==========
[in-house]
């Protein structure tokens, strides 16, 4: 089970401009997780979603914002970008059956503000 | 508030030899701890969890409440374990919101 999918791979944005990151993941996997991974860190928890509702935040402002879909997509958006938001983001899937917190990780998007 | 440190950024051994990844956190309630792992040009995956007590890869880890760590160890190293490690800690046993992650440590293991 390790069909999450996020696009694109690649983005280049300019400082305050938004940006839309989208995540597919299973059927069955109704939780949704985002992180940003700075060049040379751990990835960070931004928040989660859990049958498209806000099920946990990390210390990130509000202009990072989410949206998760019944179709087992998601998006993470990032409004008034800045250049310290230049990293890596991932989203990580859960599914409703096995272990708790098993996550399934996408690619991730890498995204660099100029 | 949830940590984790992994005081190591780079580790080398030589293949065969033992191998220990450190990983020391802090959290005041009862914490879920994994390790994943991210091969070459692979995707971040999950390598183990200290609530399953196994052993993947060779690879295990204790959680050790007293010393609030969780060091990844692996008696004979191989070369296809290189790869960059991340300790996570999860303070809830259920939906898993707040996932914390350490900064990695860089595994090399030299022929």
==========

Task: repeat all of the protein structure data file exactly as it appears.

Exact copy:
[in-house]
């Protein structure tokens, strides 16, 4: 089970401009997780979603914002970008059956503000 | 508030030899701890969890409440374990919101 999918791979944005990151993941996997991974860190928890509702935040402002879909997509958006938001983001899937917190990780998007 | 440190950024051994990844956190309630792992040009995956007590890869880890760590160890190293490690800690046993992650440590293991 390790069909999450996020696009694109690649983005280049300019400082305050938004940006839309989208995540597919299973059927069955109704939780949704985002992180940003700075060049040379751990990835960070931004928040989660859990049958498209806000099920946990990390210390990130509000202009990072989410949206998760019944179709087992998601998006993470990032409004008034800045250049310290230049990293890596991932989203990580859960599914409703096995272990708790098993996550399934996408690619991730890498995204660099100029 | 949830940590984790992994005081190591780079580790080398030589293949065969033992191998220990450190990983020391802090959290005041009862914490879920994994390790994943991210091969070459692979995707971040999950390598183990200290609530399953196994052993993947060779690879295990204790959680050790007293010393609030969780060091990844692996008696004979191989070369296809290189790869960059991340300790996570999860303070809830259920939906898993707040996932914390350490900064990695860089595994090399030299022929």